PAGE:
“As I became more and more of a hippie, I experimented with some drugs. Nothing very intense. Except when I dropped acid, just once, in a situation in which I shouldn’t have. I freaked out. I screamed primally for eight hours. It was like, what I called a ‘last judgment’ trip. It was like I was being judged whether I was good enough to get into heaven. It was really horrible! I ended up walking home that morning. I remember walking down my parent’s driveway. It was really intense!”

CLS: “Did you have lasting repercussions from that?”

RP-M: “Did I ever! I went into therapy. I had flashbacks. At that time, there wasn’t a name for panic attacks so I just thought I was going crazy. I called them terror attacks. And that went on for a lot of years. It was very weird to go from living on a commune and being a hippie and then having a freak-out to moving home, getting a job and living this straight life. I was just literally trying to function again.”

“Very close to the same time I got involved in yoga and meditation. Then I graduated from University. I took a job as a teacher in the country 12 hours away from Vancouver which is a big city. I think I was about 22 when I did that. It was fun because I was in the country and it was sort of post-hippie. I didn’t wear army boots and a tablecloth skirt anymore. But I wore overalls and Cowichan sweaters. You wouldn’t know what those are. They’re knit wool sweaters with designs and big zippers on them. That was a very, very fun time in my life. I mean, it was just magical. A lot of people from the cities came and we just had a blast.”

“I still suffered periodically from panic attacks but I just learned how to do it. I guess, I learned how to handle it. At one point, I flew down to San Francisco for the weekend. My sister met a guy in Greece who was an American and she decided I had to meet him. That he was the one for me. So, I flew to San Francisco. (My dad was an airline pilot so I could still do all this kind of thing, flying around.) That was the ‘beginning of the end.’ After that weekend, we were always figuring out how to be together. He was trying to finish getting his law degree in San Francisco at Hastings. Eventually, he decided to move up to the country in British Columbia where I lived. He also was an adventurer. He would go up to Dead Horse, Alaska and work in the oil rigs and then come down every two weeks. We built a house together. That was during my feminist period. That lasted as long as it took to finish building the house. Then I wanted to go to a spa!”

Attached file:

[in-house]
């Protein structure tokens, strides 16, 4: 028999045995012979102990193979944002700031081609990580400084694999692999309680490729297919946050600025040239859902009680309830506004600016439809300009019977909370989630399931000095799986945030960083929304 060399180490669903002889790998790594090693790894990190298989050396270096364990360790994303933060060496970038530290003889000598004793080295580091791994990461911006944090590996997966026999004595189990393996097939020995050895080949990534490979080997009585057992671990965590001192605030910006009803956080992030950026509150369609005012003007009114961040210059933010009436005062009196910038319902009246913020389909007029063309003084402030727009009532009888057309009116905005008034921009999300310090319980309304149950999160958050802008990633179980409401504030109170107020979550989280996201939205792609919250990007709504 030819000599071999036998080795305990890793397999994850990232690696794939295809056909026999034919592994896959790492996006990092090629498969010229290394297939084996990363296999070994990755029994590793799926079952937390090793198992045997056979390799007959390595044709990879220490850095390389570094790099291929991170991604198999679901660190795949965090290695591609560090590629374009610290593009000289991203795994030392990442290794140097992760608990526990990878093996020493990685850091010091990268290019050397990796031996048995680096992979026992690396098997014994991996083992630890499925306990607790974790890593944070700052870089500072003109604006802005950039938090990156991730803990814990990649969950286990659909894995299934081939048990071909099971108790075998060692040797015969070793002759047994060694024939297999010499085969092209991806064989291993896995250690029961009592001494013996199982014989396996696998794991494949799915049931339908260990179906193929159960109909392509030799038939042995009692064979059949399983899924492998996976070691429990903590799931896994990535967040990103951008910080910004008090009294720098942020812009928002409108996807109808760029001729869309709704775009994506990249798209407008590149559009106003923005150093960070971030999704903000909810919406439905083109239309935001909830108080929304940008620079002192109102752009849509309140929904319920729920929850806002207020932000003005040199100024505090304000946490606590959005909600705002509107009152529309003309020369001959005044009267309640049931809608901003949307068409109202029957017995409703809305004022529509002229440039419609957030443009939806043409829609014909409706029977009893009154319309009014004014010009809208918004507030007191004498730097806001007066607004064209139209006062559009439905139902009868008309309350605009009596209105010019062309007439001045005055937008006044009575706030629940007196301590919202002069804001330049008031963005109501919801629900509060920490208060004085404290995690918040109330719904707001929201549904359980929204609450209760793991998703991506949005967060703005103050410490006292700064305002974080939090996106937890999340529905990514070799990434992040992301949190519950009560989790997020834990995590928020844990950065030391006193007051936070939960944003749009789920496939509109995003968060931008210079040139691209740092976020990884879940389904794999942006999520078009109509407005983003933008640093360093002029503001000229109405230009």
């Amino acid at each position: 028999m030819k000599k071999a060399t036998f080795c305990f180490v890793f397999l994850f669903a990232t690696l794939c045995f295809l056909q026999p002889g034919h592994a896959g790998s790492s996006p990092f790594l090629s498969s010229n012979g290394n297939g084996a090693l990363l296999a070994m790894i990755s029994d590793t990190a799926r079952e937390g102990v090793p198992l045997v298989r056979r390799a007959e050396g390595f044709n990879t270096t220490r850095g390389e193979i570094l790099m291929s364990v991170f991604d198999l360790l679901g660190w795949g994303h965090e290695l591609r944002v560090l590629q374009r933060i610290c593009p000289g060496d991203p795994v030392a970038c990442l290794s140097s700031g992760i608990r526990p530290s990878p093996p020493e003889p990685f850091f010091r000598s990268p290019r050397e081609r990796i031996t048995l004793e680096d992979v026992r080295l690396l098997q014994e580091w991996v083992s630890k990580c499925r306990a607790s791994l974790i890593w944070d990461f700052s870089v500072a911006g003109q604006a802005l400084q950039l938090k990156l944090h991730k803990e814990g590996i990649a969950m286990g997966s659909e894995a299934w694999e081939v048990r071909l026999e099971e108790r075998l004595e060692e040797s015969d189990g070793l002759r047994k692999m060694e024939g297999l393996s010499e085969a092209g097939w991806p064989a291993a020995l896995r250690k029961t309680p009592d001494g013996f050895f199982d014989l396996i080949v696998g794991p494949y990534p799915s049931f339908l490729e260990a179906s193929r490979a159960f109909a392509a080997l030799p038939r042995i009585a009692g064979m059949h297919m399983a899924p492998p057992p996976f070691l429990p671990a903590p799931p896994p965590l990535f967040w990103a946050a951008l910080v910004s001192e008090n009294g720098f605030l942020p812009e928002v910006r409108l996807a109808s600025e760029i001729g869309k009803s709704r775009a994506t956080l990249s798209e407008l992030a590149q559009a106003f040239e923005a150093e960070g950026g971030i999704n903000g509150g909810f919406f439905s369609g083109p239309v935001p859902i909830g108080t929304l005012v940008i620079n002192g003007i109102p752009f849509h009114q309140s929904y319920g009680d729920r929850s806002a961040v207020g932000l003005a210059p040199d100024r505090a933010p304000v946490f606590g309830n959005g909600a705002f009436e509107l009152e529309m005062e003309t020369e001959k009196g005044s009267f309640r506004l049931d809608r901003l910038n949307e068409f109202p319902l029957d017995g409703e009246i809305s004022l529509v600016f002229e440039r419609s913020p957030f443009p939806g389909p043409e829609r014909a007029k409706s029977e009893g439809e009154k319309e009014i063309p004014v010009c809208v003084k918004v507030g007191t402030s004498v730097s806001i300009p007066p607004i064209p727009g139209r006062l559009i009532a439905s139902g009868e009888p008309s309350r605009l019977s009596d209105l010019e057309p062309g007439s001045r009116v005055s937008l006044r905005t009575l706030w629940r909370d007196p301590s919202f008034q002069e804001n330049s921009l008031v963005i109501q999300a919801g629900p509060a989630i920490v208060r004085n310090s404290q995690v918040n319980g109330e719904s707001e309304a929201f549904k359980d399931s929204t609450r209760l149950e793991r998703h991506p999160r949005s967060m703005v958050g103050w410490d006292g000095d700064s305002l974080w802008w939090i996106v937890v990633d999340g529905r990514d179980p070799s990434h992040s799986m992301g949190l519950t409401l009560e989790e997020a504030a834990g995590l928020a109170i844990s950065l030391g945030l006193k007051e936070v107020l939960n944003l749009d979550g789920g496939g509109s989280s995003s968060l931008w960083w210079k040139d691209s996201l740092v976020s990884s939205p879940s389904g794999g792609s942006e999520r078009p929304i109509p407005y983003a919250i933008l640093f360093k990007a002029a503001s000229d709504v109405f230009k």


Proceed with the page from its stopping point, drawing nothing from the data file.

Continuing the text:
CLS: “Feminists can go to spas. Ha ha!”

RP-M: “Ultimately, we got married. It was in 1976 and it was wonderful! We even had a double rainbow at our wedding. But it was always challenging. We were both Scorpios. We didn’t have kids until 10 years after we were married. We were married for 27 years. In 1998, I asked for a divorce. I really started thinking about divorce many years before but I was so committed to being a family. I have three stupendous sons that are just gorgeous.”